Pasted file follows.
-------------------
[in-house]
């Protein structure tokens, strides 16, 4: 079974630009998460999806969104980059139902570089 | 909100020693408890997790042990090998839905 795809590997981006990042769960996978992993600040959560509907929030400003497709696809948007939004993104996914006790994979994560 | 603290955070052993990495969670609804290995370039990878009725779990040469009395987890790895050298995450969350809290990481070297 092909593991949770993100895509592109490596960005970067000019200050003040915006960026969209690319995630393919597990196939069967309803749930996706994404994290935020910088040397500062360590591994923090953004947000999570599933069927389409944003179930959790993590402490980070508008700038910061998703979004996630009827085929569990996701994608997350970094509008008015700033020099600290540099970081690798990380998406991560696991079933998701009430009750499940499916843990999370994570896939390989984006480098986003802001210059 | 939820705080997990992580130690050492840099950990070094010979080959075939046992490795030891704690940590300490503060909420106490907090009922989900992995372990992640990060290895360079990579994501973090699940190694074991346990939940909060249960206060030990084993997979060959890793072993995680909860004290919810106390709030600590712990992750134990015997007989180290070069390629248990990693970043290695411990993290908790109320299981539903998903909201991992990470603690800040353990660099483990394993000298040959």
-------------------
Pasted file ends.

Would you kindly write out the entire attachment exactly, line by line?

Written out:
[in-house]
């Protein structure tokens, strides 16, 4: 079974630009998460999806969104980059139902570089 | 909100020693408890997790042990090998839905 795809590997981006990042769960996978992993600040959560509907929030400003497709696809948007939004993104996914006790994979994560 | 603290955070052993990495969670609804290995370039990878009725779990040469009395987890790895050298995450969350809290990481070297 092909593991949770993100895509592109490596960005970067000019200050003040915006960026969209690319995630393919597990196939069967309803749930996706994404994290935020910088040397500062360590591994923090953004947000999570599933069927389409944003179930959790993590402490980070508008700038910061998703979004996630009827085929569990996701994608997350970094509008008015700033020099600290540099970081690798990380998406991560696991079933998701009430009750499940499916843990999370994570896939390989984006480098986003802001210059 | 939820705080997990992580130690050492840099950990070094010979080959075939046992490795030891704690940590300490503060909420106490907090009922989900992995372990992640990060290895360079990579994501973090699940190694074991346990939940909060249960206060030990084993997979060959890793072993995680909860004290919810106390709030600590712990992750134990015997007989180290070069390629248990990693970043290695411990993290908790109320299981539903998903909201991992990470603690800040353990660099483990394993000298040959």